The Shmooze

Astonished by Polish 'Aftermath'

By Masha Leon

  • Print
  • Share Share

“Aftermath, “ the Polish film by director Wladyslaw Pasikowski, offers that rare phenomenon where fiction is more unsettling than reality, with a macabre Zombie-genre film finale that left me sobbing.

The setting is a post–World War II Polish village where the locals ostracize their own — two brothers — Josek (Maciej Stuhr) who inexplicably “plants” Jewish tombstones — which had been used as road covers — in a wheat field, and his brother Franek (Ireneusz Czop) who returns after years in Chicago. Why the antagonism toward the brothers?

Cinematographer Pawel Edelman so accurately captures the Polish countryside that I could smell the earthy wheat fields near the village. So like those surrounding the shtetl where my family members and their neighbors lie buried.

Karen Leon
Katka Reszke and Slawomir Grunberg

Following the film’s October 15 preview at Manhattan’s JCC — attended by the film’s producer Dariusz Jablonski, moderator Columbia University film scholar Annette Insdorf later told me how impressed she was with the sold out “well-informed audience. It was,” she said “what I would call the ‘creme de la crème’ of the ‘Polska intelligentsia’ which included Polish Cultural Attache Jerzy Onuch and Polish Consul General Ewa Junczyk-Ziomecka.

Insdorf called on Mordechai Paltiel, who, she explained “is noted for his pioneering work with Yad Vashem in acknowledging Righteous Gentiles… He picked up on something I had said, namely that my own father survived the Holocaust because he and his brothers were hidden by Polish peasants in the woods.” Insdorf added, “”Aftermath” includes no Righteous Gentiles, no character representing the smaller number of Poles who risked their lives to save Jewish neighbors.”

I caught up with Slawomir Grunberg who was a participant at the JCC event and will be a panel member following the November 11 screening of “Aftermath” at the Jewish Film Festival in Philadelphia. In 2005 he made the documentary film, “The Legacy of Jedwabne” [a town where Jews were massacred in 1941] which he said “dealt with righteous Gentiles — Poles who saved several Jews in Jedwabne but also dealt with the fear of openly acknowledging this fact by those righteous Gentiles in Poland today.”

Also at the JCC screening, Katka Reszke, author of “Return of the Jew” which explores the identity narratives of post-Holocaust third generation Jews of Poland who told me: “’Aftermath’s’ power lies precisely in the fact that it is a work of fiction [reaching] a more diverse audience and offers an uncompromising rhetoric… needed in Poland in its struggle to come to terms [with] the darkest chapter of Polish-Jewish relations. It does not try to reconcile. It does not heal wounds. It is merciless.”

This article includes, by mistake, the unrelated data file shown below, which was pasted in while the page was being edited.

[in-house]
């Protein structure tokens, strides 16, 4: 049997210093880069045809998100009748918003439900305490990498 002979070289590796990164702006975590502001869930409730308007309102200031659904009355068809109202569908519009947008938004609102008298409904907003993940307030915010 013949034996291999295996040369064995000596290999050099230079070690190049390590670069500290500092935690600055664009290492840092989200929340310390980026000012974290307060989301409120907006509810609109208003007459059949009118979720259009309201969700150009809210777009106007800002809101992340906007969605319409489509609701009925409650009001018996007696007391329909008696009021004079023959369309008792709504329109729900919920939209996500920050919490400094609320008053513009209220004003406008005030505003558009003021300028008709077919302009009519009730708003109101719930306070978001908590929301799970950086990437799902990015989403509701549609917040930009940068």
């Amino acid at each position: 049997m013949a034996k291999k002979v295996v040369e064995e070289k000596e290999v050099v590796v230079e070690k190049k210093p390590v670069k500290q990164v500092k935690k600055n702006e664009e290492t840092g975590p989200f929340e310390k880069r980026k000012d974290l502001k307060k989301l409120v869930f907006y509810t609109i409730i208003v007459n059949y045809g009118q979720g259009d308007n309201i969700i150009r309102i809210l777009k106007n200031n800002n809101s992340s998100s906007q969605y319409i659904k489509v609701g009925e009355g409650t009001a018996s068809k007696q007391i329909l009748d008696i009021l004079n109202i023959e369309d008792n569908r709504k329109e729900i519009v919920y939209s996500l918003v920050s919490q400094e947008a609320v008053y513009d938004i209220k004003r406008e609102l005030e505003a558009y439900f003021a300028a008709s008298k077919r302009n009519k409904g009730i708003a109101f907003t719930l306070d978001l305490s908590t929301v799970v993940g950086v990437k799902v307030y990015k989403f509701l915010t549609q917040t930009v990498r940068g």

“Aftermath” touched such a nerve that it was banned from some local cinemas and its leading actor received death threats. It is the winner of the Yad Vashem Chairman’s Award at the 2013 Jerusalem Film Festival and the 2012 Critics Prize at Poland’s most important Gydnia Film Festival.

According to “Aftermath” producer Dariusz Jablonski: “More people in Poland preferred watching “Aftermath” at home on DVD.”

It opens November 1 at the Lincoln Plaza. See it with someone.


Permalink | | Share | Email | Print

The Jewish Daily Forward welcomes reader comments in order to promote thoughtful discussion on issues of importance to the Jewish community. In the interest of maintaining a civil forum, The Jewish Daily Forwardrequires that all commenters be appropriately respectful toward our writers, other commenters and the subjects of the articles. Vigorous debate and reasoned critique are welcome; name-calling and personal invective are not. While we generally do not seek to edit or actively moderate comments, our spam filter prevents most links and certain key words from being posted and The Jewish Daily Forward reserves the right to remove comments for any reason.




Find us on Facebook!
  • Mazel tov to Idina Menzel on making Variety "Power of Women" cover! http://jd.fo/f3Mms
  • "How much should I expect him and/or ask him to participate? Is it enough to have one parent reciting the prayers and observing the holidays?" What do you think?
  • New York and Montreal have been at odds for far too long. Stop the bagel wars, sign our bagel peace treaty!
  • Really, can you blame them?
  • “How I Stopped Hating Women of the Wall and Started Talking to My Mother.” Will you see it?
  • Taglit-Birthright Israel is redefining who they consider "Jewish" after a 17% drop in registration from 2011-2013. Is the "propaganda tag" keeping young people away?
  • Happy birthday William Shakespeare! Turns out, the Bard knew quite a bit about Jews.
  • Would you get to know racists on a first-name basis if you thought it might help you prevent them from going on rampages, like the recent shooting in Kansas City?
  • "You wouldn’t send someone for a math test without teaching them math." Why is sex ed still so taboo among religious Jews?
  • Russia's playing the "Jew card"...again.
  • "Israel should deal with this discrimination against Americans on its own merits... not simply as a bargaining chip for easy entry to the U.S." Do you agree?
  • For Moroccan Jews, the end of Passover means Mimouna. Terbhou ou Tse'dou! (good luck) How do you celebrate?
  • Calling all Marx Brothers fans!
  • What's it like to run the Palestine International Marathon as a Jew?
  • Does Israel have a racism problem?
  • from-cache

Would you like to receive updates about new stories?




















We will not share your e-mail address or other personal information.

Already subscribed? Manage your subscription.